trix, cohesion reduction due to the constant creep-
ing, spatio-temporal changes in water circulation and
constant rejuvenation of sediment on the slope. For
this site, the permafrost complex is a key factor for
the triggering of debris flow, although we should take
into consideration all other geomechanical processes
that may occur in loose sediments.
K
ey
words
: alpine debris flow, triggering, permafrost
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E. BARDOU, G. FAVRE-BULLE, P. ORNSTEIN & J.-D. ROUILLER
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5th International Conference on Debris-Flow Hazards Mitigation: Mechanics, Prediction and Assessment Padua, Italy - 14-17 June 2011
the scope of this paper to outline in detail these parts
of the catchments and we will refer to it below as the
permafrost complex or the Bonnard glacier.
The geology of the source area is located on the
contact between the thrust sheets of the Dent Blanche
and Tsaté systems (P
illoud
& s
aRtoRi
1981). The
granitic gneisses of the Dent Blanche covering the
Bonnard glacier fall from the cliffs that surround
Diablons summit. The outcrops directly around the
glacier and moraine bastion are made of gabbros. The
outcrops and the cliffs are fractured and produce a
very large amount of blocks that rarely exceed 1 m
in diameter. Scree fans completely encircle the gla-
cial system as can be seen on Figure 4. The slopes
below the source area are mainly formed by hanging
till from the Zinal glacier and others slopes deposits.
The slope downstream from the source area is
very steep (Figg. 4 and 6), exceeding 80% just after
the initiation zone. Below 2500 m a.s.l., the slope fall
to less than 40% occasionally inducing debris-flow
deposition. In the last third of the long profile a rock
cliff increases the slope before the gentle reduction on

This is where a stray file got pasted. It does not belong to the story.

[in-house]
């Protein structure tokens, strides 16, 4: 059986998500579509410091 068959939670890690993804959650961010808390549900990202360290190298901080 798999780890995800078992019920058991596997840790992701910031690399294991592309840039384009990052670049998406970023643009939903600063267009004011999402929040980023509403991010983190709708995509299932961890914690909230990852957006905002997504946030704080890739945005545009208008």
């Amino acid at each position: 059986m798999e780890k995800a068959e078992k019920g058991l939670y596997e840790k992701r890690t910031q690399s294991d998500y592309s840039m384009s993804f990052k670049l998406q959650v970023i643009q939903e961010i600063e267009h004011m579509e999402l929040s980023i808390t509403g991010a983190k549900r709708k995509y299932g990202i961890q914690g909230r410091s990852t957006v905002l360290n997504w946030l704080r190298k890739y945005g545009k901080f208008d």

the alluvial fan (with a mean slope of ~18%).
PERMAFROST FEATURES
The permafrost zone of the Bonnard glacier is
very complex, with a combination of feature includ-
ing rock glacier, moraine, push moraine and covered
glacier or at least shreds of a former glacial edifice
able in the field. In presenting 4 chains of
processes leading to debris flow formation, the
studied site stands as an interesting outdoor
laboratory. These 4 different ways of connect-
ing permafrost to debris flow may be combined
providing a glimpse of the complexity of the
high-alpine environment as already noted by
others (e.g. H
aebeRli
, 1992). However, this
work is not an exhaustive presentation of the
possible connection between debris flow and
permafrost, but it presents a first step toward a
functional analysis at a macro-scale of alpine
catchments suffering permafrost degradation.
Traditionally in mountainous environments,
streams are influenced by water and sediments.
Thus, catchments may be divided into (s
uRell
,
1841; m
eunieR
, 1991):
1. a source area (or production area for water
as well as for sediments);
2. a transient area (where erosion and deposition
may occurs alternatively);
3. a deposition area (on the alluvial fan where the
deposition is the preponderant process).